Jaya Ibrahim (In­done­sia)

The Star Malaysia - Star2 - - SPACES -

AN ac­coun­tant turned “celebrity” in­te­rior de­signer famed for lux­ury re­sorts like the Aman at Sum­mer Palace Bei­jing, The Le­gian Bali, The Chedi Mi­lan and The Club at The Sau­jana in Malaysia, Jaya Ibrahim is an ac­ci­den­tal fur­ni­ture de­signer.

“We needed to de­sign the fur­ni­ture for our in­te­rior work be­cause we couldn’t find the things that could per­form the func­tion we needed or pur­pose­made fur­ni­ture for spe­cific projects or the qual­ity we were aim­ing for,” says Jaya via e-mail.

He launched his de­but collection of pre­mium fur­ni­ture, Jaya Clas­sics, in 2013.

Us­ing rare ma­te­ri­als like Makas­sar ebony and sonoke­l­ing (a Ja­vanese rose­wood), the collection of chairs, beds, cab­i­nets and light­ing comes in limited edi­tions of just 36 pieces for each de­sign.

Metic­u­lously crafted, the pieces em­body Jaya’s com­mit­ment to crafts­man­ship.

“I chose the rare hard woods for their beauty and qual­ity.

“Un­like other ex­otic trop­i­cal tim­bers, there is no need to stain them nor im­preg­nate them to en­hance the wood,” says the de­signer whose works re­veal touches of his aris­to­cratic back­ground (his mother is a Ja­vanese princess) and Ja­vanese roots.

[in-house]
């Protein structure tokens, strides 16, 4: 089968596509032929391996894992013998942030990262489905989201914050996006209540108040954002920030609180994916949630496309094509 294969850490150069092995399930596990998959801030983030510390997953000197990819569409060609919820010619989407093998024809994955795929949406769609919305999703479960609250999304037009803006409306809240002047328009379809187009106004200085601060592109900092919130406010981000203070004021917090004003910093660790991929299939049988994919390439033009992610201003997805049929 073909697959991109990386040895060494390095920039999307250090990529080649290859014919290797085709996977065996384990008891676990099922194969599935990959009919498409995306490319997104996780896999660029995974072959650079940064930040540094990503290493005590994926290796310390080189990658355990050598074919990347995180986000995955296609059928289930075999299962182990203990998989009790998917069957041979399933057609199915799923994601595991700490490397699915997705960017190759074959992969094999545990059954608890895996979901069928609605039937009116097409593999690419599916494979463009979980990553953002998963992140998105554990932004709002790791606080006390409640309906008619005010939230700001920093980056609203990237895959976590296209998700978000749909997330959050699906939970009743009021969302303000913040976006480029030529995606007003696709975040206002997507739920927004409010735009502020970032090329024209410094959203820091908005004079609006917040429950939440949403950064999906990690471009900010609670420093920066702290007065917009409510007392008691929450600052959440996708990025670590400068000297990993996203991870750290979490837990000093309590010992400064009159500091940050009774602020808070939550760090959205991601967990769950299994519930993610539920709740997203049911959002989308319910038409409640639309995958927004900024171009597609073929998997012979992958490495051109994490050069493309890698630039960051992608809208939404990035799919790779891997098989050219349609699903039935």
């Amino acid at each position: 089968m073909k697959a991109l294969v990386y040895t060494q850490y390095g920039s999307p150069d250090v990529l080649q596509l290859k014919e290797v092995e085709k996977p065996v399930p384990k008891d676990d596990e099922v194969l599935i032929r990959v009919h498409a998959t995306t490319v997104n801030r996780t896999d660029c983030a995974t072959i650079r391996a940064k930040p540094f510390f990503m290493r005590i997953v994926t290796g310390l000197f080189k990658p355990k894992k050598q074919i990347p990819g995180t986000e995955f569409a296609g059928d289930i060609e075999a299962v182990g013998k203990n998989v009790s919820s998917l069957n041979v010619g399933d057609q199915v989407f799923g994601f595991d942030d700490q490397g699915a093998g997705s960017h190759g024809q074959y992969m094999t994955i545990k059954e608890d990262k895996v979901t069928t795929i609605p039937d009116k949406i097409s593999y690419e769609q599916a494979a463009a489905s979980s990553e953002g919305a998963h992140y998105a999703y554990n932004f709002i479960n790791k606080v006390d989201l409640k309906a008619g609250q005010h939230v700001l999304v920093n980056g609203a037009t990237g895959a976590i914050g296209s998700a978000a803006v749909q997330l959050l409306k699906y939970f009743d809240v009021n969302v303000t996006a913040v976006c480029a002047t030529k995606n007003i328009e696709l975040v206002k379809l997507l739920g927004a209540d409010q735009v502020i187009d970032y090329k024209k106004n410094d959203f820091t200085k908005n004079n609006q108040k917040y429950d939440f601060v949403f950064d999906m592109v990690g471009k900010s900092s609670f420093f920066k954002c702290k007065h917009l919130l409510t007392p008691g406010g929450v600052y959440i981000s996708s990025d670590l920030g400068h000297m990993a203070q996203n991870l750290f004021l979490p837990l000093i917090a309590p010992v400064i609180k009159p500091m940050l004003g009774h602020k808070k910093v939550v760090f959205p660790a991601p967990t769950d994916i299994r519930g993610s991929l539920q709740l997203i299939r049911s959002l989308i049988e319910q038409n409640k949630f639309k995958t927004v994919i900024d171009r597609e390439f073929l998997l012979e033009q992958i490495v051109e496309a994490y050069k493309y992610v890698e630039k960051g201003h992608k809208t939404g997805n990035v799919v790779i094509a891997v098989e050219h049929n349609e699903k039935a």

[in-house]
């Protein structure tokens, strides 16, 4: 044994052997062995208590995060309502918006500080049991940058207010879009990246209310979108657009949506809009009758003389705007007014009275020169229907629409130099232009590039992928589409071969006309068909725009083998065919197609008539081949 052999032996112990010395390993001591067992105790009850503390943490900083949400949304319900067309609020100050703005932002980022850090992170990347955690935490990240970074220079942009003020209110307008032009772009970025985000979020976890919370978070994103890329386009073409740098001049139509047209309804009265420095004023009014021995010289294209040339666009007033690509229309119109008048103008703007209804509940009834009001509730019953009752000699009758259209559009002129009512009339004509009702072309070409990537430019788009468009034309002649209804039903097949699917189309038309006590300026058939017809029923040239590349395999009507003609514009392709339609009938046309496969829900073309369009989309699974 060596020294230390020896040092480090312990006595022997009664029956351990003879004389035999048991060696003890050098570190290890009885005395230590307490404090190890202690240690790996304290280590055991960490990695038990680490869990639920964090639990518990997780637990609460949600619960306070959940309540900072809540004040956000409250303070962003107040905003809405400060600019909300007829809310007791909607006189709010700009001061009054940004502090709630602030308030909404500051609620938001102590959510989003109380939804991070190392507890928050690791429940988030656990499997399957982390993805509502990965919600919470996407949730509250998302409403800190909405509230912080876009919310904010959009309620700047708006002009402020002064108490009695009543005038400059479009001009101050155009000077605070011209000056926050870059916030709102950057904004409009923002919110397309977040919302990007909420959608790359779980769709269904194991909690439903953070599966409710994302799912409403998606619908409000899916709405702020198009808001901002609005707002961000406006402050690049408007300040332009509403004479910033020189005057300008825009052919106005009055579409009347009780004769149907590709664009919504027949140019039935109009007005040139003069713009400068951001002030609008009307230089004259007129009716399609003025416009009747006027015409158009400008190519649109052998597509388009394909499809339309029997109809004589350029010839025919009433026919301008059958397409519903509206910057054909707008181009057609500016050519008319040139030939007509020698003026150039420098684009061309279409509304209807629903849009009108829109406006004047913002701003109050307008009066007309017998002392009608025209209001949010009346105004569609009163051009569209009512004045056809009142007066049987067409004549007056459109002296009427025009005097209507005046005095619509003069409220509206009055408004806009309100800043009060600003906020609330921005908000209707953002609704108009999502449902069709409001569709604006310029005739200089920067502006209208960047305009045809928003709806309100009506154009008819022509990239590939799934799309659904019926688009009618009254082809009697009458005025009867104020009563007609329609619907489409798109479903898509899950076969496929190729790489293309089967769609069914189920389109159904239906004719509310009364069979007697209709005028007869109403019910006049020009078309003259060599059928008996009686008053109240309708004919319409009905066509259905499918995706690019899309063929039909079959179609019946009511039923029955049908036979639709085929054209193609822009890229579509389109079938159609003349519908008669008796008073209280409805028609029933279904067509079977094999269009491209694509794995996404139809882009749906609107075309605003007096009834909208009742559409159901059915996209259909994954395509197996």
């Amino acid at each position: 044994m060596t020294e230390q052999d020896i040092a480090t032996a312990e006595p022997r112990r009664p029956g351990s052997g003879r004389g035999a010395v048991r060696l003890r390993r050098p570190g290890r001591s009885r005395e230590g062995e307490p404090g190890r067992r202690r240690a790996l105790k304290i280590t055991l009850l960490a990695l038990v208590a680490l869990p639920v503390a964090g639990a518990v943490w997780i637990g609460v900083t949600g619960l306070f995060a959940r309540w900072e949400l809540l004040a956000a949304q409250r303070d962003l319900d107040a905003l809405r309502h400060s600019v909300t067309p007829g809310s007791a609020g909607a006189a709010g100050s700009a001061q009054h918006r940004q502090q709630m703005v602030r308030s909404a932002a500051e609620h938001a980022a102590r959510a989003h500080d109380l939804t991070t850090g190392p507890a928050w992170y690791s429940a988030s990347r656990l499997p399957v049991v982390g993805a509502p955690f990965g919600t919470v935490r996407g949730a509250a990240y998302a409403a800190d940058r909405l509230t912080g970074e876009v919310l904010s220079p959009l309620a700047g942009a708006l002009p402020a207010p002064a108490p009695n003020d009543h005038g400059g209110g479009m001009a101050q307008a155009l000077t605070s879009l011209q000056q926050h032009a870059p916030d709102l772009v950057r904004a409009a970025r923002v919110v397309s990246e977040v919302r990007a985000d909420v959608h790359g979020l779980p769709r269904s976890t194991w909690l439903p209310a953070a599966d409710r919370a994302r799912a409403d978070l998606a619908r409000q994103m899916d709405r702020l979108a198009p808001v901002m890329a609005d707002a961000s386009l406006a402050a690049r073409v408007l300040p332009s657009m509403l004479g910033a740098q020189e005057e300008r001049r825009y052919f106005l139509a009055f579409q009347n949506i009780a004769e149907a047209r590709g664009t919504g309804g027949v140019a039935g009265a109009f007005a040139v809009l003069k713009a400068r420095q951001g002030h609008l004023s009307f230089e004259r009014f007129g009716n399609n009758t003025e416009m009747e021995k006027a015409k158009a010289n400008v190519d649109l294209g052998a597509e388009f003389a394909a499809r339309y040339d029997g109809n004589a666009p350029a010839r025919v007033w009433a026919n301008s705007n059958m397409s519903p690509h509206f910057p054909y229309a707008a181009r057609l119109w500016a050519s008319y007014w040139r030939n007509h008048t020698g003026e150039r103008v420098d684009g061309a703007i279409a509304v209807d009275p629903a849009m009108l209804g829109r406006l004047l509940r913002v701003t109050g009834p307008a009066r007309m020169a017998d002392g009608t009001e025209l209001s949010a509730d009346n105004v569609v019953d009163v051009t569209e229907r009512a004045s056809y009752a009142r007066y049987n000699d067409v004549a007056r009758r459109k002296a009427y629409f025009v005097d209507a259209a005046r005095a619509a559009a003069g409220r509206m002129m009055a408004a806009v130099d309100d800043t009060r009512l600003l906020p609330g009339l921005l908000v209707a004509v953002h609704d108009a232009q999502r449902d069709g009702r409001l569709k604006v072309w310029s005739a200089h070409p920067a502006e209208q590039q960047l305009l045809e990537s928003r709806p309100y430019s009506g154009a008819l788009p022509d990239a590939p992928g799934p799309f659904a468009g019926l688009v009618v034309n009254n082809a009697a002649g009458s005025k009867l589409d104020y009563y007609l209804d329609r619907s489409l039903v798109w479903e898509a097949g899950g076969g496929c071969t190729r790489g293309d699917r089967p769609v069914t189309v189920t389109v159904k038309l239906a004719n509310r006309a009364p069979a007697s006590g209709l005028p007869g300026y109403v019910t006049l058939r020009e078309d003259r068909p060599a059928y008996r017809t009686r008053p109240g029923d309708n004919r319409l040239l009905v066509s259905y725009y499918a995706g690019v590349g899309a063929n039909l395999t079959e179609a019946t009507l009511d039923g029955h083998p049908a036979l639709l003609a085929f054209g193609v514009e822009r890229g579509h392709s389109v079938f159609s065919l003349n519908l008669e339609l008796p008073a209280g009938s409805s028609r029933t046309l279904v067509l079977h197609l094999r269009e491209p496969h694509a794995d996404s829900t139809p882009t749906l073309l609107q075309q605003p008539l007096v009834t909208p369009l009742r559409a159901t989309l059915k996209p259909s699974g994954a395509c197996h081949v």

Sonoke­l­ing wood was favoured by Ja­vanese no­bil­ity for sheaths and elab­o­rate hilts for the keris.

Jaya scoured lo­cal mar­kets across Java, Bali, China, Burma and Thai­land, to “dig out” un­cut rock ru­bies, carved horn, carved bone and nat­u­ral shaped am­ber and turquoise to fash­ion han­dles for his wardrobes and cab­i­nets.

“I al­ways take tra­di­tion as in­spi­ra­tion and forge some­thing con­tem­po­rary that is pleas­ing to look at, bal­anced and el­e­gant,” says the de­signer who cut his de­sign teeth un­der famed in­te­rior de­signer, hote­lier and so­cialite Anouska Hem­pel in Lon­don.

“I can­not de­sign out of con­text, there need to be a story be­hind it, a pur­pose.”

In his work and his life, ref­er­ences to the past have al­ways been very im­por­tant when forg­ing the fu­ture, Jaya adds: “It is not al­ways about con­tin­u­ing tra­di­tions, it is more about us­ing and rein­ter­pret­ing tra­di­tion to craft some­thing con­tem­po­rary. Jaya Clas­sics re­flect this sen­ti­ment.” (Web­site:


nahm chaise

Shiatzy din­ing chair.

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